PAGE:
William Anders dies in plane crash

SEATTLE (AP) – William Anders, the elder Apollo 8 The astronaut who took the iconic “Earthrise” photo showing the planet as a shaded blue marble from space in 1968 was killed Friday when the plane he was piloting alone plunged into the waters off the San Juan Islands, Washington State. He was 90 years old.

His son, a retired Air Force lieutenant. Collar. Greg Anders confirmed the death to the Associated Press.

“The family is devastated,” he said. “He was a great pilot and will be missed terribly.”

William Anders, a retired major general, said the photo was his most important contribution to the space program, while ensuring the operation of Apollo 8’s command module and service module.

The photograph, the first color image of Earth from space, is one of the most important photos in modern history because it changed the way humans viewed the planet. The photo is credited with sparking the global environmental movement for showing how delicate and isolated Earth appeared from space.

NASA administrator and former senator. Bill Nelson said Anders embodied the lessons and purpose of exploration.

“He went to the edge of the Moon and helped us all see something else: ourselves,” Nelson wrote on the social platform.

Anders took the photo during the crew’s fourth orbit around the moon, frantically switching from black and white to color film.

“Oh my God, look at that picture over there!” » said Anders. “Here is the Earth that appears. Wow, it’s pretty!

THE Apollo 8 mission In December 1968, it was the first human space flight to leave low Earth orbit and travel to and from the Moon. It was the most daring and perhaps most dangerous voyage NASA had ever undertaken and paved the way for the Apollo moon landing seven months later.

“Bill Anders forever changed our view of our planet and ourselves with his famous Earthrise photo on Apollo 8,” the Arizona senator said. Mark Kelly, who is also a retired NASA astronaut, wrote about X. “He inspired me and generations of astronauts and explorers. My thoughts are with his family and friends.

A report came in around 11:40 a.m. that an older model plane crashed into the water and sank near the north end of Jones Island, said San Juan County Sheriff Eric To fart. Greg Anders confirmed to KING-TV that his father’s body was found Friday afternoon.

Only the pilot was aboard the Beech A45 plane at the time, according to the Federal Aviation Association.

The National Transportation Safety Board and the FAA are investigating the accident.

William Anders said in 1997 NASA Oral History interview that he did not think the Apollo 8 mission was safe, but that there were important national, patriotic, and exploratory reasons for pursuing it. He estimated that there was about a one in three chance that the crew would not return and that there was an equal chance that the mission would be a success and that it would not start. He said he suspected that Columbus had sailed with worse odds.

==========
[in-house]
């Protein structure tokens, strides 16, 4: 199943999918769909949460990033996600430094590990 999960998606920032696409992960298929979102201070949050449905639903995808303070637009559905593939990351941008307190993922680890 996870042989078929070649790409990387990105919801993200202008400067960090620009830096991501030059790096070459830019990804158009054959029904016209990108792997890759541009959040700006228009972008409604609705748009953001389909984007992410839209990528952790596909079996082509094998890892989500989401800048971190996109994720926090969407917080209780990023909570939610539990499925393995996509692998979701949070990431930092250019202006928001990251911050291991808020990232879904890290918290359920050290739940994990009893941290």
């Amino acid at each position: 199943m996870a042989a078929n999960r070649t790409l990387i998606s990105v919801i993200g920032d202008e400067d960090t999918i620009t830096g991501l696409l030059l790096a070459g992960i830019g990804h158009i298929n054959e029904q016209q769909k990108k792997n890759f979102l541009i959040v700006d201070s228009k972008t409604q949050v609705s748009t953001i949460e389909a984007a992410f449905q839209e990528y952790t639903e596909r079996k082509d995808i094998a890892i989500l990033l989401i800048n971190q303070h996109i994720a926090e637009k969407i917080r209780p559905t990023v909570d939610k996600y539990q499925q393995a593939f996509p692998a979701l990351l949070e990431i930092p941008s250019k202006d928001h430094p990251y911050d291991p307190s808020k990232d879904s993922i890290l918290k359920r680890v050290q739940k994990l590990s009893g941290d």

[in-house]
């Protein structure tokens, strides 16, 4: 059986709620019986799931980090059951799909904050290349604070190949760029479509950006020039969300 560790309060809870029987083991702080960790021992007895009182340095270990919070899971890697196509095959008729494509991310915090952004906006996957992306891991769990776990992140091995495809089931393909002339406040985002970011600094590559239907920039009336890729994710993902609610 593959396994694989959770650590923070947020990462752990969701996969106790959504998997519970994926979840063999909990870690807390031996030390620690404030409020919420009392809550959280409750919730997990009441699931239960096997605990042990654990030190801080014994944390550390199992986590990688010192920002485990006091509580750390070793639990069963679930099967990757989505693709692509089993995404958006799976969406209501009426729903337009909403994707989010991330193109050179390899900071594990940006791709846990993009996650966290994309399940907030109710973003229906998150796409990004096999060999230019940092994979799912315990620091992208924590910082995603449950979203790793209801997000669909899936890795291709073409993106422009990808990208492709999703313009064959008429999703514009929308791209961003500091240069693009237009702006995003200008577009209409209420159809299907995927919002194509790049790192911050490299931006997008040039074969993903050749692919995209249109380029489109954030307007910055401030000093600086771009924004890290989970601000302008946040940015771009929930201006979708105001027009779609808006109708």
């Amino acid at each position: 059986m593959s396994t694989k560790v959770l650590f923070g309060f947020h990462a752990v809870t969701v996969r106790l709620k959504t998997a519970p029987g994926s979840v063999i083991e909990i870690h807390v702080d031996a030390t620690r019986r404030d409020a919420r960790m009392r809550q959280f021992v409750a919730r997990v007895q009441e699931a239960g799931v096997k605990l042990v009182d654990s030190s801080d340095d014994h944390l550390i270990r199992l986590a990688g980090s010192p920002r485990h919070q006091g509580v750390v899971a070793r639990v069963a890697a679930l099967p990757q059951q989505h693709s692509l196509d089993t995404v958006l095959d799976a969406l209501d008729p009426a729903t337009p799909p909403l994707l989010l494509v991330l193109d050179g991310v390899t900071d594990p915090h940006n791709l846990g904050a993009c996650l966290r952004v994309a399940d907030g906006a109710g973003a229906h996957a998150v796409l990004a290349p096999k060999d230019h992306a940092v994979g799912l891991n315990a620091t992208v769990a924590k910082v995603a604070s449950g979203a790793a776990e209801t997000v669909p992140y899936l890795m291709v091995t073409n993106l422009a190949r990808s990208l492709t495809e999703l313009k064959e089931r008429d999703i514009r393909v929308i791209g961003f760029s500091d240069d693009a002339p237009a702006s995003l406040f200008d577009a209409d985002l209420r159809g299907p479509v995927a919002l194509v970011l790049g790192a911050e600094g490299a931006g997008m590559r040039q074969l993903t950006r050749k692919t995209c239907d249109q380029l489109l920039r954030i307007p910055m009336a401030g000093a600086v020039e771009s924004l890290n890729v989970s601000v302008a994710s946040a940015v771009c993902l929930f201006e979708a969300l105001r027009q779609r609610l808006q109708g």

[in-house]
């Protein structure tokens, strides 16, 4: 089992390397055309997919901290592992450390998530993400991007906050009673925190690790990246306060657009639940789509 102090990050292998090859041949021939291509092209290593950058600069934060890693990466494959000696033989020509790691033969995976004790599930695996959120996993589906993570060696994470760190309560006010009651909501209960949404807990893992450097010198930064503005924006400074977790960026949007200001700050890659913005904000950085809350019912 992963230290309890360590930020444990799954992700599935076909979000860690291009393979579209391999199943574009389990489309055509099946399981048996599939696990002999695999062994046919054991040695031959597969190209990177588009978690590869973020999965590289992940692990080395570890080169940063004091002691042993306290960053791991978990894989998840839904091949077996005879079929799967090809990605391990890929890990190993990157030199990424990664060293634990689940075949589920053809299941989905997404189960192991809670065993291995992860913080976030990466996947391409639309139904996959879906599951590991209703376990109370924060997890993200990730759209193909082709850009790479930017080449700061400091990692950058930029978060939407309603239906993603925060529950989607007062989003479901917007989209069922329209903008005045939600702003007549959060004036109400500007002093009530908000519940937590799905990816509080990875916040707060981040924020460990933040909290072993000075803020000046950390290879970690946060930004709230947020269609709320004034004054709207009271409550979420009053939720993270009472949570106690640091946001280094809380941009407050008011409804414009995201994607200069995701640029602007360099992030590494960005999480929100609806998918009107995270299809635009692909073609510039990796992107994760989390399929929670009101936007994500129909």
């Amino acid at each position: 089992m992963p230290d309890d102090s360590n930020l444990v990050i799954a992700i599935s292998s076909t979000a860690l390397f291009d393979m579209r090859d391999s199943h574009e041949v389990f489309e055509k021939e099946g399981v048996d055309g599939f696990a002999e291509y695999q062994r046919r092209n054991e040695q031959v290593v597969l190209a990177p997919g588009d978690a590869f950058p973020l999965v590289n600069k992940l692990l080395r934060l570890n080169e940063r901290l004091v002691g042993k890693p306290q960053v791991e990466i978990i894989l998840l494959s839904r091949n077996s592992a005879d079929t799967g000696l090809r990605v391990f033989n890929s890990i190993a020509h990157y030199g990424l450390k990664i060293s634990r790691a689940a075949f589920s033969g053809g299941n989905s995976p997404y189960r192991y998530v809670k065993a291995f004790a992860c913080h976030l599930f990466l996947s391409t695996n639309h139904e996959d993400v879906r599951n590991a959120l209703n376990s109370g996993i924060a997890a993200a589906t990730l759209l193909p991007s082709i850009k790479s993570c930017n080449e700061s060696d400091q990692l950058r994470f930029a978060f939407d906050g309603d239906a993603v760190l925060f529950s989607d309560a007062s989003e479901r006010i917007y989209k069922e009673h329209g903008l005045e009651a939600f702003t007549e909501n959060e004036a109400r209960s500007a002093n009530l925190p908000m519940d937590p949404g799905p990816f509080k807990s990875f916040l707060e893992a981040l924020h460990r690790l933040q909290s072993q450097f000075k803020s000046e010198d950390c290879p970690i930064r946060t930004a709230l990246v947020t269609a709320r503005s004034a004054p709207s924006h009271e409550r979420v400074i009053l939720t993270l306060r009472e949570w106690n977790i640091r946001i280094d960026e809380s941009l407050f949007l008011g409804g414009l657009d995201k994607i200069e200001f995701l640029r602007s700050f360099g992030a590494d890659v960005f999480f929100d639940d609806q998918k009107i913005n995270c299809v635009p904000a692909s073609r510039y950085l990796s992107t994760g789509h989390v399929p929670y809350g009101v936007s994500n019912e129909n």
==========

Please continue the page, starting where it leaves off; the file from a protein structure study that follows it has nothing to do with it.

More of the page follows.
He understood how Earth seemed fragile and physically insignificant, yet it was his home.

“We had gone backwards and upside down, we hadn’t really seen the Earth or the Sun, and when we turned around and came back and saw the first Earthrise,” he said . “That was definitely the most impressive thing by far. Seeing this very delicate and colorful orb that to me looked like a Christmas tree decoration popping up against this very stark and ugly moonscape was really contrasting.

Anders said in retrospect he would have liked to take more photos, but mission commander Frank Borman wondered if everyone was rested and strained. sleep, “which probably made sense.”

Chip Fletcher, a professor at the University of Hawaii who has conducted extensive research on coastal erosion and climate change, remembers seeing the photo as a child.

“It just opened my brain to realize that we are alone but we are together,” he said, adding that it still influences him today.

“It’s one of those images that never leaves my mind,” he said. “And I think that’s true for many, many people in many professions.”

Anders served as a backup crew for Apollo 11 and for Gemini XI in 1966, but the Apollo 8 mission was the only time he flew in space.

Anders was born on October 17, 1933 in Hong Kong. At the time, his father was a Navy lieutenant aboard the USS Panay, an American gunboat sailing the Yangtze River, China.

Anders and his wife Valerie founded the Heritage Flight Museum in Washington state in 1996. It is now based at a regional airport in Burlington and includes 15 aircraft, several vintage military vehicles, a library and many artifacts donated by alumni fighters, according to the museum’s website. Two of his sons helped him run it.

The couple moved to Orcas Island in the San Juan Archipelago in 1993 and maintained a second home in their hometown of San Diego, according to a biography posted on the museum’s website. They had six children and 13 grandchildren. Their current home in Washington was in Anacortes.

Anders graduated from the Naval Academy in 1955 and served as a fighter pilot in the Air Force.

He later served on the Atomic Energy Commission, as U.S. Chairman of the U.S.-USSR Joint Technology Exchange Program for nuclear fission and fusion energy, and as ambassador to Norway. He later worked for General Electric and General Dynamics, according to him. NASA Biography.


McAvoy reported from Honolulu. Associated Press writer Lisa Baumann contributed to this report.

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